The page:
Danish owner-operator Norden had another profitable year in 2023 but was far from the blockbuster levels seen the previous year.
The firm, which owns and operates bulkers and product tankers, said freight rates for both generally declined last year against a challenging backdrop of weaker economic growth, unwinding of supply chain bottlenecks and rising geopolitical events.
Norden booked an annual result of $400m last year, down from $743.5m in 2022 — the best annual profit in its 151 years.
Of this profit, $133m was generated by Norden’s freight services and trading business unit, which handles its operated fleet. Its assets and logistics unit, which looks after its owned vessels, generated $267m of the annual total.
Norden chief executive Jan Rindbo said 2023 was the fifth best in its history and shows a 32% return on invested capital, with $436m distributed to shareholders through dividends and share buybacks.
“While we have delivered solid financial performance throughout the year, we have at the same time executed well on the strategic agenda by expanding our business offering to our customers with capesize operations, successfully integrated the acquired Projects & Parcelling activities and accelerated our decarbonisation initiatives, including a reduction in our emissions [EEOI] by 9% [year on year],” he said.
The firm filed $43m in net profit during the fourth quarter, down from $204.6m in the last three months of 2022.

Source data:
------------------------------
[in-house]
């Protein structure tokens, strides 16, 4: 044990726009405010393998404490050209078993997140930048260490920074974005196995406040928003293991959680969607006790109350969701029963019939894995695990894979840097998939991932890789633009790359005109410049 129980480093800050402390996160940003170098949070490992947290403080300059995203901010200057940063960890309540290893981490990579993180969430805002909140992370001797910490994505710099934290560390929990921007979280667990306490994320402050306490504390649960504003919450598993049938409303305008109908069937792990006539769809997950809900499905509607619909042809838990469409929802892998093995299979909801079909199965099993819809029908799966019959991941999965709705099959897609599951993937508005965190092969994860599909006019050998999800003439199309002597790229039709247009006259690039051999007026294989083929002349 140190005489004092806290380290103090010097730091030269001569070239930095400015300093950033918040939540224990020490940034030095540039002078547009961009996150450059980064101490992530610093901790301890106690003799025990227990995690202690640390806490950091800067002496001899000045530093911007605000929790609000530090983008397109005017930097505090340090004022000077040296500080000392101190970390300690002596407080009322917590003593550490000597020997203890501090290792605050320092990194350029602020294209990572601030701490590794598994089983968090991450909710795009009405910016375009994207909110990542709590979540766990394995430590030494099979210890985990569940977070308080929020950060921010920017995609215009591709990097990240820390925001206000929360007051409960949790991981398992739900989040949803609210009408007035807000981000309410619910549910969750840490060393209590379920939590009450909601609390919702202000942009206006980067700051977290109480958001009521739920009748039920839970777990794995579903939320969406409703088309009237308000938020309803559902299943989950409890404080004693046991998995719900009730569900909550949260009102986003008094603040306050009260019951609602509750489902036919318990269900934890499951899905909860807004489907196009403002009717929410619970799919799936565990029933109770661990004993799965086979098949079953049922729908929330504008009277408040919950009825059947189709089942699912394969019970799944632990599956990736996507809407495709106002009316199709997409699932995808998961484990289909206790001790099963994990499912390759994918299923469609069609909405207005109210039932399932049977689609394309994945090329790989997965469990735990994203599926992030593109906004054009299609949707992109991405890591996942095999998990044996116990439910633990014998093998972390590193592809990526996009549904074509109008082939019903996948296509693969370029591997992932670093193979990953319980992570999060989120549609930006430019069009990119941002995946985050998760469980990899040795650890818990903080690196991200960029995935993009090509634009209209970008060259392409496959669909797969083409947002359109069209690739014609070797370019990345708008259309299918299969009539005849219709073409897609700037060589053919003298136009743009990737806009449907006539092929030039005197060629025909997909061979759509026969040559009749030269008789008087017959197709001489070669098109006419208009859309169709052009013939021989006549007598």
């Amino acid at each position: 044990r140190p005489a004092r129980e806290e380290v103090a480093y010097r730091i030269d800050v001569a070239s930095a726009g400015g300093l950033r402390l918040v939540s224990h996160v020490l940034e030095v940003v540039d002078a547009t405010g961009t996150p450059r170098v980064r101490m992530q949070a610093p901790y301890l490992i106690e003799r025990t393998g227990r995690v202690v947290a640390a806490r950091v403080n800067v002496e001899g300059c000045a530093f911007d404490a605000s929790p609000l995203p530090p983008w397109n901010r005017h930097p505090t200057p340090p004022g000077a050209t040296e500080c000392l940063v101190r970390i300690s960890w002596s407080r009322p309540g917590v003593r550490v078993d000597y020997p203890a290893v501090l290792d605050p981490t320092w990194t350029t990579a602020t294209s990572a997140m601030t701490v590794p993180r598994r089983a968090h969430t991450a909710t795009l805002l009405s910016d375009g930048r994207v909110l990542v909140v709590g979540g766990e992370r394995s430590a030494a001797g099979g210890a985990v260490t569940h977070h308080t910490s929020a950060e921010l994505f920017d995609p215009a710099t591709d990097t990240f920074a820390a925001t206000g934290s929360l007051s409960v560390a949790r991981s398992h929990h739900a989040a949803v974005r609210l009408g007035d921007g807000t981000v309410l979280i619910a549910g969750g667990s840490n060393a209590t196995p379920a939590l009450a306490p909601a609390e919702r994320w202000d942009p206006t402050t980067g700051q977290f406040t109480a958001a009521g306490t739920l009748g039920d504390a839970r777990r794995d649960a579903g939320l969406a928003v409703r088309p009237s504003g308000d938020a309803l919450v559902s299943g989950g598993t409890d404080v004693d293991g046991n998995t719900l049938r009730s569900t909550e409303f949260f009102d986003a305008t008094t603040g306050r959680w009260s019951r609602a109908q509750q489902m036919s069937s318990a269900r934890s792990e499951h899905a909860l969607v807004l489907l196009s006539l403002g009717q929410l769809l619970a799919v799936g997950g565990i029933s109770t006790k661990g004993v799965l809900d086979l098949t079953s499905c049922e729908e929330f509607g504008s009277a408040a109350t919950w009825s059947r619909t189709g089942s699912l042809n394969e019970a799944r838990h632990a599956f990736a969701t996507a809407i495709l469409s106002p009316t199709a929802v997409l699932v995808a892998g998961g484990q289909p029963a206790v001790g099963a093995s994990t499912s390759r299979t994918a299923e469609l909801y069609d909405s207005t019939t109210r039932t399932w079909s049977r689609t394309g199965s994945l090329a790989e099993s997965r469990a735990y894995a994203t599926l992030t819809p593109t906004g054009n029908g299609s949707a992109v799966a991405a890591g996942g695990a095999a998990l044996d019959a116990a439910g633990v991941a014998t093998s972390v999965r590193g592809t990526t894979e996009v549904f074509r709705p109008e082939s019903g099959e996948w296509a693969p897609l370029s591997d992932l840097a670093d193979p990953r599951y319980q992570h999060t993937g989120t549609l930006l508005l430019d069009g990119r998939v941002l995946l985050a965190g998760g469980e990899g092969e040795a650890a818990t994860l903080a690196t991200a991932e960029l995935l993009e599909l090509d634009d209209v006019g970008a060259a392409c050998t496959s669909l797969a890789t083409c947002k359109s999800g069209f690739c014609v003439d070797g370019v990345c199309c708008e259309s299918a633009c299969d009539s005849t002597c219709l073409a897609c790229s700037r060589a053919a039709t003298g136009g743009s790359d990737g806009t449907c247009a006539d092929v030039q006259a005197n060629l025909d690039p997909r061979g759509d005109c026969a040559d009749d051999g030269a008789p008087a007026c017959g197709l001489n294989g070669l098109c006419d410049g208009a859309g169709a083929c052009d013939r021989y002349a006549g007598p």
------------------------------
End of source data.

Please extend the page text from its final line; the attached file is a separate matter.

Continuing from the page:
Norden’s board of directors has proposed a dividend of DKK 10 ($1.44) per share, on top of the combined DKK 35 per share paid for the first three quarters.
But Norden said the uncertain economic outlook means profitability will likely take a hit this year.
“Entering 2024, the macroeconomics and geopolitical situation in Ukraine and the Middle East are still expected to impact the market outlook in relation to dry cargo and tankers, adding to higher uncertainty and volatility than usual,” the company said in its annual report.
Norden said it expects a softer annual result of between $150m and $200m for this year, including $59m in gains from vessel sale transactions that have already been agreed.
But the company said earnings and returns would be “significantly higher” this year than before the pandemic.
“This is as margins in dry cargo are set to be weaker due to near-term market dynamics, while tanker market conditions will support attractive margins,” the firm said.
The record year in 2022 enabled Norden to make strategic moves to expand its service offering.
The firm made the first business acquisition in its history last year when it bought out project cargo vessel operator Thorco Projects, which has become Norden’s projects and parcelling division.
The deal means Norden now has the capacity to handle small parcels of cargo up to 200,000-tonne shipments on board newcastlemaxes.
It has also moved into port logistics through its manganese trans-loading facility in Gabon and has enhanced its focus on offering “greener” freight to customers.
Norden has been building up its operated capesize and newcastlemax fleet since September and currently has 11 vessels in operation, five of which are owned by the company.
Last week, Rindbo told TradeWinds that Norden will likely buy more capesizes if the right opportunities arise.